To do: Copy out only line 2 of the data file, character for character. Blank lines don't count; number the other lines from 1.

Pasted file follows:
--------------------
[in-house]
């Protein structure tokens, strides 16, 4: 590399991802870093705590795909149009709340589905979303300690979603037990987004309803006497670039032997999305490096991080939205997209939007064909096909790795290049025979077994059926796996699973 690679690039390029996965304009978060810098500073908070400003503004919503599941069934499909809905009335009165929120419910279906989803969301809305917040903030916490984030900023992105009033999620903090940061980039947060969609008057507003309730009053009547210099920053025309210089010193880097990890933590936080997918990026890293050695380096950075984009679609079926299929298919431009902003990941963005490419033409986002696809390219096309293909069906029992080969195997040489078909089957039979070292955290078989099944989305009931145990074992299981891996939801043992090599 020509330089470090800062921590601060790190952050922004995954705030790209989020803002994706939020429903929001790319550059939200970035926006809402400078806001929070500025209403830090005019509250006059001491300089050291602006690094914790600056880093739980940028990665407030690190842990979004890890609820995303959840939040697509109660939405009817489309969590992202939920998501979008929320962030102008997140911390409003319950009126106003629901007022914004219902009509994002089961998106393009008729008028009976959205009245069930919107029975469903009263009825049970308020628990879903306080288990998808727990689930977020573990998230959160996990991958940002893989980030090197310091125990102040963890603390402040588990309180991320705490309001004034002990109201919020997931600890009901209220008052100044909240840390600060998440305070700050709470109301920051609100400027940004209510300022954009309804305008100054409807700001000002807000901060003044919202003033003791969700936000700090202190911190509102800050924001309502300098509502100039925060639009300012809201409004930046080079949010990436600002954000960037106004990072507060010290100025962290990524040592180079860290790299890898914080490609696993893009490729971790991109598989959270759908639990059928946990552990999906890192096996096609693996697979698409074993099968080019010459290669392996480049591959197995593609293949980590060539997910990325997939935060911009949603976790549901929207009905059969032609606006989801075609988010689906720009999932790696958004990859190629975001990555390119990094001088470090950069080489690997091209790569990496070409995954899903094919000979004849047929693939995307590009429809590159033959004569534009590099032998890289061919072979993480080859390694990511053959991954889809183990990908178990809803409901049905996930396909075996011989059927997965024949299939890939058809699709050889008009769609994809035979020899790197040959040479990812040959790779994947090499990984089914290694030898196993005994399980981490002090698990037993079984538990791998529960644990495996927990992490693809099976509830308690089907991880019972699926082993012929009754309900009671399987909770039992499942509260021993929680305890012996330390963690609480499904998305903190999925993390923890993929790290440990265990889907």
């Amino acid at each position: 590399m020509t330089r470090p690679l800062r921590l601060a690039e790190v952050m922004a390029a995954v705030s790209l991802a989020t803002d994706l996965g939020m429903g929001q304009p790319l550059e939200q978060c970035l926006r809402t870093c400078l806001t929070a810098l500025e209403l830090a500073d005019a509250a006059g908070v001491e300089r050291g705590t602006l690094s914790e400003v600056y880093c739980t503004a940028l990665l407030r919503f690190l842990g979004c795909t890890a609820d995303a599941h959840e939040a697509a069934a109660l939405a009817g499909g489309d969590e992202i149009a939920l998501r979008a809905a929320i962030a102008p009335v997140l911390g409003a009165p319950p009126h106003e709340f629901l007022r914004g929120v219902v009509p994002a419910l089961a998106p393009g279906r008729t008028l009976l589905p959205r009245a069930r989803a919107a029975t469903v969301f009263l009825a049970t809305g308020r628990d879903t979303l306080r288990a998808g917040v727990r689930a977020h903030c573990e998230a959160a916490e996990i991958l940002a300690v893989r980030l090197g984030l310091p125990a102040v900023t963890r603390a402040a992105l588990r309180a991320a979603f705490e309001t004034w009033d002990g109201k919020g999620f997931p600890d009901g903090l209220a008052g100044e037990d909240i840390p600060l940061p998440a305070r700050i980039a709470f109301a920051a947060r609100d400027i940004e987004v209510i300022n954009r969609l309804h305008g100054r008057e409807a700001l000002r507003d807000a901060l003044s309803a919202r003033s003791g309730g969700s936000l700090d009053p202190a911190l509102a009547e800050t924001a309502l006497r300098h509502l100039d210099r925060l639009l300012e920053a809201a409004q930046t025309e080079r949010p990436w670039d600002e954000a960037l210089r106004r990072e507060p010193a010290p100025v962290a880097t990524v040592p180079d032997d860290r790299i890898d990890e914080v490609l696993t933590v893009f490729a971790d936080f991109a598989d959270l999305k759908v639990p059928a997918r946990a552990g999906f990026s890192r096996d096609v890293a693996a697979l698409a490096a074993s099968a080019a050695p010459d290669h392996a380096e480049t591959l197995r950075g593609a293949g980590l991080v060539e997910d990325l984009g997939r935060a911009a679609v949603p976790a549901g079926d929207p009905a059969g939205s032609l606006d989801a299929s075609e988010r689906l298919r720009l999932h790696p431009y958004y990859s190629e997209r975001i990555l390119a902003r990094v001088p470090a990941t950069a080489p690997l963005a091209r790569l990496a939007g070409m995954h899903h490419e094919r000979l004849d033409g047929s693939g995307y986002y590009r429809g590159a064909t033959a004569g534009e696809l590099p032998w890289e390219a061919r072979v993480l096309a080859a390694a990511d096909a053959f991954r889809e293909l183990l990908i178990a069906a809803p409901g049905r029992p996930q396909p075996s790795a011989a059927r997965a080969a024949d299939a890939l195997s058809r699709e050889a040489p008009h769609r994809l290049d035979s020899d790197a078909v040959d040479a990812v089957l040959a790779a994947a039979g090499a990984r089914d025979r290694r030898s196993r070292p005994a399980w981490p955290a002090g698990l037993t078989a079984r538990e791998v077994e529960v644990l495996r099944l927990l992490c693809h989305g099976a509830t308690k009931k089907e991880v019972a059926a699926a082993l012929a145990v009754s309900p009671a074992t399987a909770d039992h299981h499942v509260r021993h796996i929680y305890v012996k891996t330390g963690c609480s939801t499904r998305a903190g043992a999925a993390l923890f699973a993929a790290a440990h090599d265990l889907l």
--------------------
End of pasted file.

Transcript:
């Protein structure tokens, strides 16, 4: 590399991802870093705590795909149009709340589905979303300690979603037990987004309803006497670039032997999305490096991080939205997209939007064909096909790795290049025979077994059926796996699973 690679690039390029996965304009978060810098500073908070400003503004919503599941069934499909809905009335009165929120419910279906989803969301809305917040903030916490984030900023992105009033999620903090940061980039947060969609008057507003309730009053009547210099920053025309210089010193880097990890933590936080997918990026890293050695380096950075984009679609079926299929298919431009902003990941963005490419033409986002696809390219096309293909069906029992080969195997040489078909089957039979070292955290078989099944989305009931145990074992299981891996939801043992090599 020509330089470090800062921590601060790190952050922004995954705030790209989020803002994706939020429903929001790319550059939200970035926006809402400078806001929070500025209403830090005019509250006059001491300089050291602006690094914790600056880093739980940028990665407030690190842990979004890890609820995303959840939040697509109660939405009817489309969590992202939920998501979008929320962030102008997140911390409003319950009126106003629901007022914004219902009509994002089961998106393009008729008028009976959205009245069930919107029975469903009263009825049970308020628990879903306080288990998808727990689930977020573990998230959160996990991958940002893989980030090197310091125990102040963890603390402040588990309180991320705490309001004034002990109201919020997931600890009901209220008052100044909240840390600060998440305070700050709470109301920051609100400027940004209510300022954009309804305008100054409807700001000002807000901060003044919202003033003791969700936000700090202190911190509102800050924001309502300098509502100039925060639009300012809201409004930046080079949010990436600002954000960037106004990072507060010290100025962290990524040592180079860290790299890898914080490609696993893009490729971790991109598989959270759908639990059928946990552990999906890192096996096609693996697979698409074993099968080019010459290669392996480049591959197995593609293949980590060539997910990325997939935060911009949603976790549901929207009905059969032609606006989801075609988010689906720009999932790696958004990859190629975001990555390119990094001088470090950069080489690997091209790569990496070409995954899903094919000979004849047929693939995307590009429809590159033959004569534009590099032998890289061919072979993480080859390694990511053959991954889809183990990908178990809803409901049905996930396909075996011989059927997965024949299939890939058809699709050889008009769609994809035979020899790197040959040479990812040959790779994947090499990984089914290694030898196993005994399980981490002090698990037993079984538990791998529960644990495996927990992490693809099976509830308690089907991880019972699926082993012929009754309900009671399987909770039992499942509260021993929680305890012996330390963690609480499904998305903190999925993390923890993929790290440990265990889907």